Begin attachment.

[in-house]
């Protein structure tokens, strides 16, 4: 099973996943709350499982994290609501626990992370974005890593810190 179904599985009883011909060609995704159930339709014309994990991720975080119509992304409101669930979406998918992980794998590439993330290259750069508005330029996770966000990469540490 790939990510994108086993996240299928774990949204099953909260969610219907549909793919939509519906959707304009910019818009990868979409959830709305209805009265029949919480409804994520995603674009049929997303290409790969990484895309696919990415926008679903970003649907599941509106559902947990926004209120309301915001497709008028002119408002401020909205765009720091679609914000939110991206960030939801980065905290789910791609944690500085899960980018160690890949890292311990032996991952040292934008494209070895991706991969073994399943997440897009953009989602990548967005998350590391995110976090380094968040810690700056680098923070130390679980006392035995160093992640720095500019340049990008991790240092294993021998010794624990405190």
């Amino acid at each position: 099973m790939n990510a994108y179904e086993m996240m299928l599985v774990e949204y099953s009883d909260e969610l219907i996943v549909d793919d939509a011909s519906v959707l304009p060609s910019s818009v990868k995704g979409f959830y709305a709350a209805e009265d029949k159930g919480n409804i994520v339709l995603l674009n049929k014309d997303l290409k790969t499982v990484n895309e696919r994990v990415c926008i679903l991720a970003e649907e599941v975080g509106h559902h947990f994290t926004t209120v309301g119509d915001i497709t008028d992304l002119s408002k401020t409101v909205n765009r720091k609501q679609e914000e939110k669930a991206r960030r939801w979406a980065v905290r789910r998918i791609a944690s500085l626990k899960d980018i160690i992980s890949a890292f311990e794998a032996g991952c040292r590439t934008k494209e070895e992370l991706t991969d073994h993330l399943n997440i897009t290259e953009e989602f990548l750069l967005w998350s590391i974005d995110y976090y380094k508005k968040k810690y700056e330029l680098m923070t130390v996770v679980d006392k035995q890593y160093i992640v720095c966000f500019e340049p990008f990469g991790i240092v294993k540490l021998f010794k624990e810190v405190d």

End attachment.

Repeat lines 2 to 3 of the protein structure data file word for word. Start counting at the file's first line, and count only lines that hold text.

């Protein structure tokens, strides 16, 4: 099973996943709350499982994290609501626990992370974005890593810190 179904599985009883011909060609995704159930339709014309994990991720975080119509992304409101669930979406998918992980794998590439993330290259750069508005330029996770966000990469540490 790939990510994108086993996240299928774990949204099953909260969610219907549909793919939509519906959707304009910019818009990868979409959830709305209805009265029949919480409804994520995603674009049929997303290409790969990484895309696919990415926008679903970003649907599941509106559902947990926004209120309301915001497709008028002119408002401020909205765009720091679609914000939110991206960030939801980065905290789910791609944690500085899960980018160690890949890292311990032996991952040292934008494209070895991706991969073994399943997440897009953009989602990548967005998350590391995110976090380094968040810690700056680098923070130390679980006392035995160093992640720095500019340049990008991790240092294993021998010794624990405190």
């Amino acid at each position: 099973m790939n990510a994108y179904e086993m996240m299928l599985v774990e949204y099953s009883d909260e969610l219907i996943v549909d793919d939509a011909s519906v959707l304009p060609s910019s818009v990868k995704g979409f959830y709305a709350a209805e009265d029949k159930g919480n409804i994520v339709l995603l674009n049929k014309d997303l290409k790969t499982v990484n895309e696919r994990v990415c926008i679903l991720a970003e649907e599941v975080g509106h559902h947990f994290t926004t209120v309301g119509d915001i497709t008028d992304l002119s408002k401020t409101v909205n765009r720091k609501q679609e914000e939110k669930a991206r960030r939801w979406a980065v905290r789910r998918i791609a944690s500085l626990k899960d980018i160690i992980s890949a890292f311990e794998a032996g991952c040292r590439t934008k494209e070895e992370l991706t991969d073994h993330l399943n997440i897009t290259e953009e989602f990548l750069l967005w998350s590391i974005d995110y976090y380094k508005k968040k810690y700056e330029l680098m923070t130390v996770v679980d006392k035995q890593y160093i992640v720095c966000f500019e340049p990008f990469g991790i240092v294993k540490l021998f010794k624990e810190v405190d």